The Union St. Journal: Cherry Creek High School's official news source

Union St. Journal

The Union St. Journal: Cherry Creek High School's official news source

Union St. Journal

The Union St. Journal: Cherry Creek High School's official news source

Union St. Journal

Senior Nick Rui Loves Math so Much, He Wrote an Entire Book About It

Courtesy of Nick Rui
Senior Nick Rui signs copies of his new book, “Counting Like Sloths,” to give to family friends. The book, completely designed, written, and published by Rui, came out on Aug. 8, 2023. He went in-depth into basic structures of math, along with their historical and anthropological roots.

Some students like math, some like it a lot. Maybe they join the math club or tutor at middle schools. But even among that group, not many will write, design, and publish an entire book about it.

But that’s exactly what senior Nick Rui did.

Rui began the writing process in Nov. 2022, and on Aug. 8, 2023, Counting Like Sloths was published on Amazon, where it quickly became the #1 new release in the “Counting and Numeration” category.

“It’s really an in depth analysis of very basic mathematical ideas,” Rui said. “Plus, minus, why shapes are the way shapes are.” In the book, Rui also goes in depth on ideas like PEMDAS, Fahrenheit, and base ten.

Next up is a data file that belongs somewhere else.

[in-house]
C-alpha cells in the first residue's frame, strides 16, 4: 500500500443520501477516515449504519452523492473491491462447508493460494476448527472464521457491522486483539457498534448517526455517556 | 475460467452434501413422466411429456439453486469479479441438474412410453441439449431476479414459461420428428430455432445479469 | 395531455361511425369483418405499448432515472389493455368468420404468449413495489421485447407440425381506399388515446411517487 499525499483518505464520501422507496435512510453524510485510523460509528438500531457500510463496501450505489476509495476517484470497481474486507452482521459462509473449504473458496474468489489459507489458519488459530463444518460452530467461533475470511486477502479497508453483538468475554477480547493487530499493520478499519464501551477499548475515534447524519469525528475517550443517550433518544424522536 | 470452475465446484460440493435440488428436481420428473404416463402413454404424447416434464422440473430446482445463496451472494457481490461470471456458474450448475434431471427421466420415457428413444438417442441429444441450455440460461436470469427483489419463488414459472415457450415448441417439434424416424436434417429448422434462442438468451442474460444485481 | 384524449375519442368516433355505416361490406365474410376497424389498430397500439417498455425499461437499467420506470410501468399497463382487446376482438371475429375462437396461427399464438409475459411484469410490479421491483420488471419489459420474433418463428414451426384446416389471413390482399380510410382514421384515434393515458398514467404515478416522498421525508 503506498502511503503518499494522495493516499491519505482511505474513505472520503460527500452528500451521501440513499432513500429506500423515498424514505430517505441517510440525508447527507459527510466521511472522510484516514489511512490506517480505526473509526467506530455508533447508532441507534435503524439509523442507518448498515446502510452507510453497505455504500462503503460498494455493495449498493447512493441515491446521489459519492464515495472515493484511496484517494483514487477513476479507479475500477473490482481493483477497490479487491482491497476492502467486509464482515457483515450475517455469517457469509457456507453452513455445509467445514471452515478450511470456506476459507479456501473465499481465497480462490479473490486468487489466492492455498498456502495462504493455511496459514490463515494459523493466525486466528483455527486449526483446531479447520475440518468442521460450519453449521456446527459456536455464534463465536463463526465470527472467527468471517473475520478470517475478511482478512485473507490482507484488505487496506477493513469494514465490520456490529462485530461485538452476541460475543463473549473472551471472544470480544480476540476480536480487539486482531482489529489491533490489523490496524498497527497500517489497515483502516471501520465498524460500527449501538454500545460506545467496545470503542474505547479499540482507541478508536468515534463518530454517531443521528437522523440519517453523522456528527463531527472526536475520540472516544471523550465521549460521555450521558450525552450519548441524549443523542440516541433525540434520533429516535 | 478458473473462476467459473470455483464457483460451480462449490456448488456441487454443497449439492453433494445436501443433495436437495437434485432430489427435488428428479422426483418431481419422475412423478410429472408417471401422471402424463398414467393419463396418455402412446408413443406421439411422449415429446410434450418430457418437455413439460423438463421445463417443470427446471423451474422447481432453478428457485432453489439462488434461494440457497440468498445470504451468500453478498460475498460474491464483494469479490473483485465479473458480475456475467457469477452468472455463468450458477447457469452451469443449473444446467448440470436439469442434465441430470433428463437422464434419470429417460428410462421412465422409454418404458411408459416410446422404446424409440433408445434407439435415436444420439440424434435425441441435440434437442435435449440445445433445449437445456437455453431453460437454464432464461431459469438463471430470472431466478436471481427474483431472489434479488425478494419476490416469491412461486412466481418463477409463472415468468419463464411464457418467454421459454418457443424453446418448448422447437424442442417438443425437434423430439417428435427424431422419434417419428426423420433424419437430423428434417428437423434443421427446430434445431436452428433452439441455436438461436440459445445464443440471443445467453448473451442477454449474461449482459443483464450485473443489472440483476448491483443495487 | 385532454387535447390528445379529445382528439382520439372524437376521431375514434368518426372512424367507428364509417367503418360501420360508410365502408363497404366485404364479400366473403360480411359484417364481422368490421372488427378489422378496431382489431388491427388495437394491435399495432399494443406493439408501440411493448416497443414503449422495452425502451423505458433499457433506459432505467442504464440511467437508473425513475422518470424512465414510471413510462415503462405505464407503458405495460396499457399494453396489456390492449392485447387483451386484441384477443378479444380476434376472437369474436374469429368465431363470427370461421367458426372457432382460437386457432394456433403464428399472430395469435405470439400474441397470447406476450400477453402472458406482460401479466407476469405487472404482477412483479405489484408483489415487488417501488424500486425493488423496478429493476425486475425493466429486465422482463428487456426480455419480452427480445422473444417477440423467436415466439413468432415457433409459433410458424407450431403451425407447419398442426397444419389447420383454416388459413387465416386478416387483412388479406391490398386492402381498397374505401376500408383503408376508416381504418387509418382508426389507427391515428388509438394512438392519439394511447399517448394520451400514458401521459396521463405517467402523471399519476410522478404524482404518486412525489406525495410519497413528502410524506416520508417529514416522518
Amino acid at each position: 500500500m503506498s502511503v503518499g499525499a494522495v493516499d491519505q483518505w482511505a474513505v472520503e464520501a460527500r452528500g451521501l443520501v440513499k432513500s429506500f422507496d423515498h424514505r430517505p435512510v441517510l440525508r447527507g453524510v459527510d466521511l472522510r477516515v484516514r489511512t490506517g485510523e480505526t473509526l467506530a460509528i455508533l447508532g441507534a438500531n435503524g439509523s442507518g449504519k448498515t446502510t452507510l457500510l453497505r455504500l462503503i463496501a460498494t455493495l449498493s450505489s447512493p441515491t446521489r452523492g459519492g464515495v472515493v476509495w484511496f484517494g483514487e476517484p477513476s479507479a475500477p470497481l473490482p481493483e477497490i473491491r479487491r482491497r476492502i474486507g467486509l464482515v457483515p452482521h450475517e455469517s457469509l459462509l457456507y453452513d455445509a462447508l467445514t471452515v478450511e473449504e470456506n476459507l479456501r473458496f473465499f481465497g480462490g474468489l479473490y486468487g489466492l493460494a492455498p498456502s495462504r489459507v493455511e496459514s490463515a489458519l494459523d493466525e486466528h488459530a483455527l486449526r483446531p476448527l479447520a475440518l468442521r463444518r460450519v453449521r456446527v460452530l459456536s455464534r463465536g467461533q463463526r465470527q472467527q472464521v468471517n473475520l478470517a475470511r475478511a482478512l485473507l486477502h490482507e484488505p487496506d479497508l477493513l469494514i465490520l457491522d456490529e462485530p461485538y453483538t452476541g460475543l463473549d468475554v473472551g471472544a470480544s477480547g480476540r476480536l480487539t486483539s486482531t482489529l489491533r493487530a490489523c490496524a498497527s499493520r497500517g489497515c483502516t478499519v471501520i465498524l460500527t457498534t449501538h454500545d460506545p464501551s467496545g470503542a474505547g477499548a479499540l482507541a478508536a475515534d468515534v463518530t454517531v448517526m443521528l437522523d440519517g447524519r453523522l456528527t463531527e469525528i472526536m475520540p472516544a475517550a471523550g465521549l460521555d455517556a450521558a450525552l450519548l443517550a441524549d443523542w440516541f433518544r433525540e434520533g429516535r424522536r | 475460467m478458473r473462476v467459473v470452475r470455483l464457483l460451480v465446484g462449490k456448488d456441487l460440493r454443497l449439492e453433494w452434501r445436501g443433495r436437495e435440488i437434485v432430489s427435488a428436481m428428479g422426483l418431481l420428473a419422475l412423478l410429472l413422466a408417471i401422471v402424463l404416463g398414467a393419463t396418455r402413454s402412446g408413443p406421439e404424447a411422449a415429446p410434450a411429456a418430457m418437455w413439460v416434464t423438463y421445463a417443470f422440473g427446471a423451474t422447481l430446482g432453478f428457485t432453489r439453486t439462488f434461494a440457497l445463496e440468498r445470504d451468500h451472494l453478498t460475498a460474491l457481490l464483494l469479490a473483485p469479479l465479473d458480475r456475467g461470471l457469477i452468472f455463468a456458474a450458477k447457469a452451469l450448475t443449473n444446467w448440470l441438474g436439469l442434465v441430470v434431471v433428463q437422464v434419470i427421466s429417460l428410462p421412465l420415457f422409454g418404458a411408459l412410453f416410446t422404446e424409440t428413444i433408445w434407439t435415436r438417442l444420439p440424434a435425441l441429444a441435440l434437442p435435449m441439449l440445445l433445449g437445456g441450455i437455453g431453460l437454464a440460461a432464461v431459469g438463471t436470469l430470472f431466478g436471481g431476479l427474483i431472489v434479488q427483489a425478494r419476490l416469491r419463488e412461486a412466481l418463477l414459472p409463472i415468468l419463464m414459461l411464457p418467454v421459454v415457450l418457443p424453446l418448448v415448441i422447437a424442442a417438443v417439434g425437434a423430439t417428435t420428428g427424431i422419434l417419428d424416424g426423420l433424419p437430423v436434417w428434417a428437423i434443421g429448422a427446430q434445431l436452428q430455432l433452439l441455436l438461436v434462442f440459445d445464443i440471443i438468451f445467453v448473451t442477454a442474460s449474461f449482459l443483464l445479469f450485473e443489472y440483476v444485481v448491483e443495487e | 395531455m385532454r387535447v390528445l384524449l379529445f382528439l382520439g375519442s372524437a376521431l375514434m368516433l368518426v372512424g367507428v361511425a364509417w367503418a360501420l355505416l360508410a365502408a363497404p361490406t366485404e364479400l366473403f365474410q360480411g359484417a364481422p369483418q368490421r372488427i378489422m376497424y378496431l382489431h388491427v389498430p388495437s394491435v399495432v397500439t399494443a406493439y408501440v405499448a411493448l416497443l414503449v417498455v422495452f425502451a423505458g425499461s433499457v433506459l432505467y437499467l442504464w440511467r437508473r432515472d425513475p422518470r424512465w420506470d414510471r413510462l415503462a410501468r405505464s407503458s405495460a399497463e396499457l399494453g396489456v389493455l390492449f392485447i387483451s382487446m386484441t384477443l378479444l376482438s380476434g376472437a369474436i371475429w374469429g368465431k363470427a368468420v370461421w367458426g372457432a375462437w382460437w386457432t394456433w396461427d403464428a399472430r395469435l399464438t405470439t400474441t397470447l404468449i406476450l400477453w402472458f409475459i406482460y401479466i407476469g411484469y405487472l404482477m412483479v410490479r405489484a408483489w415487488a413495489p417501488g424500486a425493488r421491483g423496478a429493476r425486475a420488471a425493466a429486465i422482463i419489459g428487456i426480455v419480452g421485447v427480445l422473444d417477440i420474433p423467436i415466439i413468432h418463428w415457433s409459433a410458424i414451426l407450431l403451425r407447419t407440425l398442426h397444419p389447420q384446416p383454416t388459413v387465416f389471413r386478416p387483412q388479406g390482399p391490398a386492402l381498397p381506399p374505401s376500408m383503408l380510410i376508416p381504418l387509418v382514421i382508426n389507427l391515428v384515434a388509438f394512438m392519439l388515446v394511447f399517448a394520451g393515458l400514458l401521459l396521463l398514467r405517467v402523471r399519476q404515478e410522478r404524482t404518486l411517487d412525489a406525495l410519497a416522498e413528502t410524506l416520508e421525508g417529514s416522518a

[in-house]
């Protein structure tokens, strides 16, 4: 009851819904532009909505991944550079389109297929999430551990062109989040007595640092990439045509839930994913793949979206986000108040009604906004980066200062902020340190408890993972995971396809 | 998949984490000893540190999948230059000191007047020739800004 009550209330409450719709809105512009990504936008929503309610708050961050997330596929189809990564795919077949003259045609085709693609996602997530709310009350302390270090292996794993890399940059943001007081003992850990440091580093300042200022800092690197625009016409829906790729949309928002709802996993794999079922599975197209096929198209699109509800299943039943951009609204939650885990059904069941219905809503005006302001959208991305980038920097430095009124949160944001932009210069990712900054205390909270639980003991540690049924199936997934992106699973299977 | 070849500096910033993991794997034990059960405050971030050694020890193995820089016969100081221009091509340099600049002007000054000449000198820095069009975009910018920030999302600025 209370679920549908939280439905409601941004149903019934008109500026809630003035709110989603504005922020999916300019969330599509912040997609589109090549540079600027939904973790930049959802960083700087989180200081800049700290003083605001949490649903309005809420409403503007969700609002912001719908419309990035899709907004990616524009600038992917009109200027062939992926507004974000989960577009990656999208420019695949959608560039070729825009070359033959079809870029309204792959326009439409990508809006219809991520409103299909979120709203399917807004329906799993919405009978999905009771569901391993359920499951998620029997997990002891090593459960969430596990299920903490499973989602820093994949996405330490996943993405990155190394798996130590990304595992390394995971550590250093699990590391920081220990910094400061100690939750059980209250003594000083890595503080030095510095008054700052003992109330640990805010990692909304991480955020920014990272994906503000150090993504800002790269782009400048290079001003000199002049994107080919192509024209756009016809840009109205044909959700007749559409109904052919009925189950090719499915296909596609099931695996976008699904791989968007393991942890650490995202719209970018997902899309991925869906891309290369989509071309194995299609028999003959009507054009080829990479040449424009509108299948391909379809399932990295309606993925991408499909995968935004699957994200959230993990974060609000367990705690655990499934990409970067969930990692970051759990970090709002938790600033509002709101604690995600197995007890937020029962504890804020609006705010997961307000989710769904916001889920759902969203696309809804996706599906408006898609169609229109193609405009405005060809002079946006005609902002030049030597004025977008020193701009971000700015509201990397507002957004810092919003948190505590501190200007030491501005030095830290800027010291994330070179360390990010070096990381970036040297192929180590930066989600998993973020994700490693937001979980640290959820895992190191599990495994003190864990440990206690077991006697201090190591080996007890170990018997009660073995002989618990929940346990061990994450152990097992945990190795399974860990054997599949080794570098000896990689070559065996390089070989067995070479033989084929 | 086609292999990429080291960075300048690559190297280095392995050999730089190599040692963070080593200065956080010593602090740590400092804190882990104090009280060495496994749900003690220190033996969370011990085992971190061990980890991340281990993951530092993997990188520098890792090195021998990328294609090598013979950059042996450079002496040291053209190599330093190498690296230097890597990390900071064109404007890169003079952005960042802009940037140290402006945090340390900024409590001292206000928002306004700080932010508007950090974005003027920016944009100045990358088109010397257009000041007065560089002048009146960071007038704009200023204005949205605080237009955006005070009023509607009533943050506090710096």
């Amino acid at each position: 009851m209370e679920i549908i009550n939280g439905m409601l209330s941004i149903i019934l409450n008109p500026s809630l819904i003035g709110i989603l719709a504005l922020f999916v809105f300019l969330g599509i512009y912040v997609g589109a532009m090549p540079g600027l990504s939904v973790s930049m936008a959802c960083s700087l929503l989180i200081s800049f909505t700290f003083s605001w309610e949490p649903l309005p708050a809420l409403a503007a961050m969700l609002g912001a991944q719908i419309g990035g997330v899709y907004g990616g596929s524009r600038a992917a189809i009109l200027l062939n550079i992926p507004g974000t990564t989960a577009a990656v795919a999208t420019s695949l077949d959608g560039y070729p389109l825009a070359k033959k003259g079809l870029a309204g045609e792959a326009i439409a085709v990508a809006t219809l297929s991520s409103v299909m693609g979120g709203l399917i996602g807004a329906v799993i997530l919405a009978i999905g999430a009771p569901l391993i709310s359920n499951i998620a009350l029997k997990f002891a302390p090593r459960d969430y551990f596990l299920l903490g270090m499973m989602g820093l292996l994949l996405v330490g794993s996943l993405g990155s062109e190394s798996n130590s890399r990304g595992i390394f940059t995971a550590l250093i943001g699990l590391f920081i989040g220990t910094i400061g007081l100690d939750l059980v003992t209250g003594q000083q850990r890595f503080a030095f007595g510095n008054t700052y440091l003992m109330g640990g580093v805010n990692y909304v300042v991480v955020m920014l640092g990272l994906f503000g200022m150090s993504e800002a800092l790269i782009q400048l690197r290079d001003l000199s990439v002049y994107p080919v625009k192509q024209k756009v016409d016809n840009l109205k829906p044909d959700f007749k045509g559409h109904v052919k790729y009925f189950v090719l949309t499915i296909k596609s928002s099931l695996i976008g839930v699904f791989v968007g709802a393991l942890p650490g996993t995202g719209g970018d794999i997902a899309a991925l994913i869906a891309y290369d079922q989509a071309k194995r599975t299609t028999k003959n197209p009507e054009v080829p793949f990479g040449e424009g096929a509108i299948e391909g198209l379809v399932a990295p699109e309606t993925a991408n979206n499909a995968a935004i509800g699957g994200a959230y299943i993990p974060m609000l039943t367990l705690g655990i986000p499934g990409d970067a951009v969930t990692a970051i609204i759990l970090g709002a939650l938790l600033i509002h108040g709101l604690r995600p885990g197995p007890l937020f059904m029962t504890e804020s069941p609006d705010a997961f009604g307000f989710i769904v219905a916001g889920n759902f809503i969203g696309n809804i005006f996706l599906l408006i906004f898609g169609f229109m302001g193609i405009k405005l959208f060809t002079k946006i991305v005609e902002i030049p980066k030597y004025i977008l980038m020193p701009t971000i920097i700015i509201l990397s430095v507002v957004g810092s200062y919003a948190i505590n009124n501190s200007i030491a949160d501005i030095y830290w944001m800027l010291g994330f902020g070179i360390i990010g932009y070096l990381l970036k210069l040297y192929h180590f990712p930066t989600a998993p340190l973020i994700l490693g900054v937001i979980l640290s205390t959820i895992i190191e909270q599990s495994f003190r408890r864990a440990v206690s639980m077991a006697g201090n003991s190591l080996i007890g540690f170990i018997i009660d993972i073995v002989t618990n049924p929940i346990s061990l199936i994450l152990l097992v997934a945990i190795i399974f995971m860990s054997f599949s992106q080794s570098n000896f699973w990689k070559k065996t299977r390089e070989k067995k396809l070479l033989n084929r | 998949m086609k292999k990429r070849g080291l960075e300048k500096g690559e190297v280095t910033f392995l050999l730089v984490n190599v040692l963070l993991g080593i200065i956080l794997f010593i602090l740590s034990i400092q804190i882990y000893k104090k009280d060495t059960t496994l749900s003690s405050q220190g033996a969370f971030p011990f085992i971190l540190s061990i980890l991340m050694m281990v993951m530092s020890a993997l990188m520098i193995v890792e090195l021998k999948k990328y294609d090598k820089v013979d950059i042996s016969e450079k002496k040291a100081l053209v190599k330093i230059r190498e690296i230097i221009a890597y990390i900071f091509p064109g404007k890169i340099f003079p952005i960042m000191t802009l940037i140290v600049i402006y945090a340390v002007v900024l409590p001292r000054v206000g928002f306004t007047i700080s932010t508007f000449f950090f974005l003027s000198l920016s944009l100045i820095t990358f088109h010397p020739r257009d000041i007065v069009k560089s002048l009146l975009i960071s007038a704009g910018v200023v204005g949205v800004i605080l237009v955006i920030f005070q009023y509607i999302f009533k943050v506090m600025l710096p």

According to Rui, he was inspired by writers like David Grann (most famously the author of Killers of the Flower Moon) to take a narrative approach to the book.

The project is an extension of a product of Rui’s passion for math. It’s based on his TikTok, @nicksnumerals, where he posts videos, solving homework problems for AP Physics and AP Calculus. He recently reached 5000 followers.

“I’ve had videos go completely viral,” Rui said. “It’s really interesting to see how my content can reach a large audience on TikTok.” He proudly describes himself as a tutor, using his platform to help other students through high school-level math.

His teachers have noticed his unique enthusiasm for STEM. “He not only is passionate about mathematics, but about how we teach and learn math,” said math teacher Rob Matuschek, who has taught Rui in three separate classes over the last two years. “He is interested in the work I do in instructional coaching and is often talking about the best ways to learn and teach.”

Unlike his video platform, where he focused on calculations, Rui wanted to take on mathematical ideas differently, showing the historical and anthropological ideas behind the basic structures of math, basic structures that are an unconscious thought for most. The book’s catchphrase is “Math has been humanized.” This is where he got the idea for a title.

“Sloths are slow,” Rui said. “And you can see throughout the entire book, I’m going through these very basic ideas, stuff that you would maybe spend like five minutes doing in a math class.”

But the title has a double meaning. If a three-toed sloth invented a numeral system, it would look completely different from our base-ten counting. It would be based on the sloth’s six toes rather than our ten fingers. He explored that issue in chapter two.